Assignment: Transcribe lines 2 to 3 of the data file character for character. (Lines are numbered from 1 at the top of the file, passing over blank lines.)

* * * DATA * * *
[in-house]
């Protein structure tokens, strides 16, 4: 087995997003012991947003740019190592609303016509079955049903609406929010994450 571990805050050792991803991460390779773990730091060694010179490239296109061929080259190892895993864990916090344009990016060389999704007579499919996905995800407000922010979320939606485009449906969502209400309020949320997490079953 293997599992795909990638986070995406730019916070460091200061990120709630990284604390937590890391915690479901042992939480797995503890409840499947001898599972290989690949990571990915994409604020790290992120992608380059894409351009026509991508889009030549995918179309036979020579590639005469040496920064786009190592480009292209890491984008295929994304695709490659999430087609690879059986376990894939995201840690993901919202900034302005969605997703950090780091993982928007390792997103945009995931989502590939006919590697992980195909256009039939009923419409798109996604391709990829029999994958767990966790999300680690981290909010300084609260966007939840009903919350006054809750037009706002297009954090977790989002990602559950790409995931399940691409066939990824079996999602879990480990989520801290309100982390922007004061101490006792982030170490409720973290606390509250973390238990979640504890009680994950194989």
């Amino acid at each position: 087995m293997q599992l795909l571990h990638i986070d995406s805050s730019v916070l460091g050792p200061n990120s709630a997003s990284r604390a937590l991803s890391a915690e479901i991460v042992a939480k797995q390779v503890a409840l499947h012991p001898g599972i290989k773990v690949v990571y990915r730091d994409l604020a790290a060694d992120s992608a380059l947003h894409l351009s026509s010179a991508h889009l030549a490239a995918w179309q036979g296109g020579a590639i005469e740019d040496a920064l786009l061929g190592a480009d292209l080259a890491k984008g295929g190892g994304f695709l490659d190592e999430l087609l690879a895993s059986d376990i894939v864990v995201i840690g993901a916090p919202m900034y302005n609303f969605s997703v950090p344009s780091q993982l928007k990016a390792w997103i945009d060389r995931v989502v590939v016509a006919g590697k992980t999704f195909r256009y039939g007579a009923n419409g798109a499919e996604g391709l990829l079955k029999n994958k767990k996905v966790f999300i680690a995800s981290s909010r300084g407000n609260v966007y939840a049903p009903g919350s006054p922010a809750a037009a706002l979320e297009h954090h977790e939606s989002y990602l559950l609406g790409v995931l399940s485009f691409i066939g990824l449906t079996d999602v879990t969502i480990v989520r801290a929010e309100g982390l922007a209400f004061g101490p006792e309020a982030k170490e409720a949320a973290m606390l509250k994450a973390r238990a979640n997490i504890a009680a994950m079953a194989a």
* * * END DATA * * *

């Protein structure tokens, strides 16, 4: 087995997003012991947003740019190592609303016509079955049903609406929010994450 571990805050050792991803991460390779773990730091060694010179490239296109061929080259190892895993864990916090344009990016060389999704007579499919996905995800407000922010979320939606485009449906969502209400309020949320997490079953 293997599992795909990638986070995406730019916070460091200061990120709630990284604390937590890391915690479901042992939480797995503890409840499947001898599972290989690949990571990915994409604020790290992120992608380059894409351009026509991508889009030549995918179309036979020579590639005469040496920064786009190592480009292209890491984008295929994304695709490659999430087609690879059986376990894939995201840690993901919202900034302005969605997703950090780091993982928007390792997103945009995931989502590939006919590697992980195909256009039939009923419409798109996604391709990829029999994958767990966790999300680690981290909010300084609260966007939840009903919350006054809750037009706002297009954090977790989002990602559950790409995931399940691409066939990824079996999602879990480990989520801290309100982390922007004061101490006792982030170490409720973290606390509250973390238990979640504890009680994950194989």
């Amino acid at each position: 087995m293997q599992l795909l571990h990638i986070d995406s805050s730019v916070l460091g050792p200061n990120s709630a997003s990284r604390a937590l991803s890391a915690e479901i991460v042992a939480k797995q390779v503890a409840l499947h012991p001898g599972i290989k773990v690949v990571y990915r730091d994409l604020a790290a060694d992120s992608a380059l947003h894409l351009s026509s010179a991508h889009l030549a490239a995918w179309q036979g296109g020579a590639i005469e740019d040496a920064l786009l061929g190592a480009d292209l080259a890491k984008g295929g190892g994304f695709l490659d190592e999430l087609l690879a895993s059986d376990i894939v864990v995201i840690g993901a916090p919202m900034y302005n609303f969605s997703v950090p344009s780091q993982l928007k990016a390792w997103i945009d060389r995931v989502v590939v016509a006919g590697k992980t999704f195909r256009y039939g007579a009923n419409g798109a499919e996604g391709l990829l079955k029999n994958k767990k996905v966790f999300i680690a995800s981290s909010r300084g407000n609260v966007y939840a049903p009903g919350s006054p922010a809750a037009a706002l979320e297009h954090h977790e939606s989002y990602l559950l609406g790409v995931l399940s485009f691409i066939g990824l449906t079996d999602v879990t969502i480990v989520r801290a929010e309100g982390l922007a209400f004061g101490p006792e309020a982030k170490e409720a949320a973290m606390l509250k994450a973390r238990a979640n997490i504890a009680a994950m079953a194989a």